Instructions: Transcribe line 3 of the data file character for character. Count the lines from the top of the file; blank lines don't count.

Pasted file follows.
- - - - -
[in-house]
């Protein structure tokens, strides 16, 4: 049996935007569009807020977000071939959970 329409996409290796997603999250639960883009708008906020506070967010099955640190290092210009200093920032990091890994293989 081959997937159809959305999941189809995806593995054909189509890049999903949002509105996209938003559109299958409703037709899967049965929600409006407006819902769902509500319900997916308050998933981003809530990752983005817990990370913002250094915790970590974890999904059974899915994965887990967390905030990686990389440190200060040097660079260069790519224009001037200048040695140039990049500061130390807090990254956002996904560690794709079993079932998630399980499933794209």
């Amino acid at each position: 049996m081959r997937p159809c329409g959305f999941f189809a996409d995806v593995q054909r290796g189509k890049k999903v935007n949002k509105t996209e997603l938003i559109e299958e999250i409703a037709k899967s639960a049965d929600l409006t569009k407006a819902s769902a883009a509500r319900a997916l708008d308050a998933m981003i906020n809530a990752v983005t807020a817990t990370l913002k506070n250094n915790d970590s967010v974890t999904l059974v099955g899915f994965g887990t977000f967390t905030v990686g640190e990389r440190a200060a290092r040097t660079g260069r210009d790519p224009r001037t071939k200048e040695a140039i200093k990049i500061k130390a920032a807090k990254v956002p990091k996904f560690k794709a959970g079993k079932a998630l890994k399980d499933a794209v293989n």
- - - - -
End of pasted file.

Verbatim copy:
């Amino acid at each position: 049996m081959r997937p159809c329409g959305f999941f189809a996409d995806v593995q054909r290796g189509k890049k999903v935007n949002k509105t996209e997603l938003i559109e299958e999250i409703a037709k899967s639960a049965d929600l409006t569009k407006a819902s769902a883009a509500r319900a997916l708008d308050a998933m981003i906020n809530a990752v983005t807020a817990t990370l913002k506070n250094n915790d970590s967010v974890t999904l059974v099955g899915f994965g887990t977000f967390t905030v990686g640190e990389r440190a200060a290092r040097t660079g260069r210009d790519p224009r001037t071939k200048e040695a140039i200093k990049i500061k130390a920032a807090k990254v956002p990091k996904f560690k794709a959970g079993k079932a998630l890994k399980d499933a794209v293989n």